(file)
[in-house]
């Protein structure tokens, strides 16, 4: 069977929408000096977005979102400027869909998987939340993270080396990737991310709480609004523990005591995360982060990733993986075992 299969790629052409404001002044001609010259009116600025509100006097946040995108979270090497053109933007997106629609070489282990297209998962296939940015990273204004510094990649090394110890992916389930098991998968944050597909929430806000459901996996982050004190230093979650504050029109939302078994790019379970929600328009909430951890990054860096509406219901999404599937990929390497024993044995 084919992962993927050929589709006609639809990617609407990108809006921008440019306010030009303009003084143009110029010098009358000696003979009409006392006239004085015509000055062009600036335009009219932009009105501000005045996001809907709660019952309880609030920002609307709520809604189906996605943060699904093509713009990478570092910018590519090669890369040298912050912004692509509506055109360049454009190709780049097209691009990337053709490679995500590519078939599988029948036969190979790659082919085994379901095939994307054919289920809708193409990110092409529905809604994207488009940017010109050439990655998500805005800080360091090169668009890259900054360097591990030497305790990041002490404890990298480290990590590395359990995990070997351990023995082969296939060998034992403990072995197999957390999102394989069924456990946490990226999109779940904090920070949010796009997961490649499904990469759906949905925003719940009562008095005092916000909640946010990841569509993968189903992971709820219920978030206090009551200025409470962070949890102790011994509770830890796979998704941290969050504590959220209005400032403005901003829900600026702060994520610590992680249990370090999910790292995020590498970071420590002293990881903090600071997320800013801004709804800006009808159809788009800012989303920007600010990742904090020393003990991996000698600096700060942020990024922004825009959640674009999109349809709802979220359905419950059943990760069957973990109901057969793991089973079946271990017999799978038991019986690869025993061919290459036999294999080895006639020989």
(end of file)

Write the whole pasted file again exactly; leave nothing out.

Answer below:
[in-house]
């Protein structure tokens, strides 16, 4: 069977929408000096977005979102400027869909998987939340993270080396990737991310709480609004523990005591995360982060990733993986075992 299969790629052409404001002044001609010259009116600025509100006097946040995108979270090497053109933007997106629609070489282990297209998962296939940015990273204004510094990649090394110890992916389930098991998968944050597909929430806000459901996996982050004190230093979650504050029109939302078994790019379970929600328009909430951890990054860096509406219901999404599937990929390497024993044995 084919992962993927050929589709006609639809990617609407990108809006921008440019306010030009303009003084143009110029010098009358000696003979009409006392006239004085015509000055062009600036335009009219932009009105501000005045996001809907709660019952309880609030920002609307709520809604189906996605943060699904093509713009990478570092910018590519090669890369040298912050912004692509509506055109360049454009190709780049097209691009990337053709490679995500590519078939599988029948036969190979790659082919085994379901095939994307054919289920809708193409990110092409529905809604994207488009940017010109050439990655998500805005800080360091090169668009890259900054360097591990030497305790990041002490404890990298480290990590590395359990995990070997351990023995082969296939060998034992403990072995197999957390999102394989069924456990946490990226999109779940904090920070949010796009997961490649499904990469759906949905925003719940009562008095005092916000909640946010990841569509993968189903992971709820219920978030206090009551200025409470962070949890102790011994509770830890796979998704941290969050504590959220209005400032403005901003829900600026702060994520610590992680249990370090999910790292995020590498970071420590002293990881903090600071997320800013801004709804800006009808159809788009800012989303920007600010990742904090020393003990991996000698600096700060942020990024922004825009959640674009999109349809709802979220359905419950059943990760069957973990109901057969793991089973079946271990017999799978038991019986690869025993061919290459036999294999080895006639020989």